It doesn't appear that Mike Trout will obtain a long-term deal just yet, and the team's seemingly patient approach looks prudent. Trout had a historic 2012 season, which means potential comparables are either in the Hall of Fame or Cooperstown-bound. For this reason the outfielder would have a strong case for a record-setting contract for players in his service class — potentially $100MM plus. If Trout repeats his performance then the Angels will eventually pay him at that level. Yet they will have avoided an unprecedented commitment if he’s less exceptional in 2013.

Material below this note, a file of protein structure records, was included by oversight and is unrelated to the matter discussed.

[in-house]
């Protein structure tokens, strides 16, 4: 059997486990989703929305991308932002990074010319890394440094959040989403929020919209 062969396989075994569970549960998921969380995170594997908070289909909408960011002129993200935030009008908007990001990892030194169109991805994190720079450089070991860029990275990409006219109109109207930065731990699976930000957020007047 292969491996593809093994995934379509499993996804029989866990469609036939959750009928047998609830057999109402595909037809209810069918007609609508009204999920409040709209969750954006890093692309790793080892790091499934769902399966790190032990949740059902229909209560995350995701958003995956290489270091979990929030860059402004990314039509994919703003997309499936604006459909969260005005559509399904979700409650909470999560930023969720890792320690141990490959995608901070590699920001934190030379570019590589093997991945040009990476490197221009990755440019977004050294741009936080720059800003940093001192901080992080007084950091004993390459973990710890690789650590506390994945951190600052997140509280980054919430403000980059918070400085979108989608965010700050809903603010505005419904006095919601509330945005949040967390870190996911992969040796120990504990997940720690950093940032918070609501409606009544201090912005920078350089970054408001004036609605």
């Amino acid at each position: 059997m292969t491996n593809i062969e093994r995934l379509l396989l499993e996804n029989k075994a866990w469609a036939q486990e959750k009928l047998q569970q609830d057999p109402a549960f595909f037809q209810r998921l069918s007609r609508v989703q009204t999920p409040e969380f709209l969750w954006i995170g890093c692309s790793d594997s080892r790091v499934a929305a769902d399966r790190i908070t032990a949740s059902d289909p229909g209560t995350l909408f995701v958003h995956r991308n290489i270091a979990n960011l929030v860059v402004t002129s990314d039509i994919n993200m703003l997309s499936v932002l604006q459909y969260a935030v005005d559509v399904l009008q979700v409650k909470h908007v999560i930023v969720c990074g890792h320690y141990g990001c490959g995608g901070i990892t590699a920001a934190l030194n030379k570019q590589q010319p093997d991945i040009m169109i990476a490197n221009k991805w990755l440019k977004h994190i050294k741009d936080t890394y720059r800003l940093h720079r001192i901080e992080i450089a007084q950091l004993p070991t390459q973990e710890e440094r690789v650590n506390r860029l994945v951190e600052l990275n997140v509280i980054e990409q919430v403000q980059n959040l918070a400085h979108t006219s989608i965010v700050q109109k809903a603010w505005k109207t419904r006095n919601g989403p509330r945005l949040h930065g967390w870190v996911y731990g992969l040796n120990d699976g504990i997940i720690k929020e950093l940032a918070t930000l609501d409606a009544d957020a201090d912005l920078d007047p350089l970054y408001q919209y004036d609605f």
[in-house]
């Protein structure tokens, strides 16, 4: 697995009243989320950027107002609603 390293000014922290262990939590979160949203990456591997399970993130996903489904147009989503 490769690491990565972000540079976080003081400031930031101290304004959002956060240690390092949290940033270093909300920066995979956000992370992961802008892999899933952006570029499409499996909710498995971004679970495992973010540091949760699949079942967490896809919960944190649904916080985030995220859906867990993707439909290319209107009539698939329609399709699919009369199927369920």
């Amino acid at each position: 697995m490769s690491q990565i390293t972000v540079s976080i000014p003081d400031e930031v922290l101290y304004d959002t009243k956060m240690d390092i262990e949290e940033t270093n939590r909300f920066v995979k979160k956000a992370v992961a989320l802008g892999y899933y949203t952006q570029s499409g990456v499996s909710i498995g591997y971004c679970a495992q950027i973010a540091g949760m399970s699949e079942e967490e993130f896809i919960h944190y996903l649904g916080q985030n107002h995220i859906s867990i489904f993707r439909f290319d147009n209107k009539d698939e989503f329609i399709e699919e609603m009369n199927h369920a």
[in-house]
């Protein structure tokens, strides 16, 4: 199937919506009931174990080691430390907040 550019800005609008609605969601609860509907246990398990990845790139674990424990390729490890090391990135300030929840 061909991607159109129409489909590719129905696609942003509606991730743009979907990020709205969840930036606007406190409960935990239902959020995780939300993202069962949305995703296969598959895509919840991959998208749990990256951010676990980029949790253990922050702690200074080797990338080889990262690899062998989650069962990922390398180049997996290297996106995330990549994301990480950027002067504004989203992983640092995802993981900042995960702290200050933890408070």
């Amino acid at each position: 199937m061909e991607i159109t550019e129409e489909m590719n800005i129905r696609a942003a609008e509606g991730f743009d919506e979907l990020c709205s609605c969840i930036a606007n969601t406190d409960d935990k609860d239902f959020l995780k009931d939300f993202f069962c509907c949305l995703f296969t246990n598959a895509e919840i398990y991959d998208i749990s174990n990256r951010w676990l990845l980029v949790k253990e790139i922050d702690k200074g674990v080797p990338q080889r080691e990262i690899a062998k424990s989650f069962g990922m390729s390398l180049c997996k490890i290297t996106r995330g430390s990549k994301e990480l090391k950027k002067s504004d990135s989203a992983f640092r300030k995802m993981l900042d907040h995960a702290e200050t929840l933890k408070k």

On a related note, the recent hand-wringing over Trout’s 2013 salary seems unwarranted to me. Yes, baseball’s most recent collective bargaining agreement depresses salaries for inexperienced players. But this structure is hardly new. The MLBPA signed off on the CBA, so the suggestion from agent Craig Landis that Trout should be paid more than $510K isn’t convincing (not that it hurts to ask!). We don’t often see players renouncing salaries when they’re overpaid, and we shouldn’t expect owners to pay players extra when teams have the chance to take advantage of a collectively bargained benefit.


The Angels are poised to contend for the postseason after another winter of aggressive spending by Moreno. With a strong offense and a capable pitching staff they project as one of the most complete teams in the American League.

Photo courtesy of USA Today Sports Images.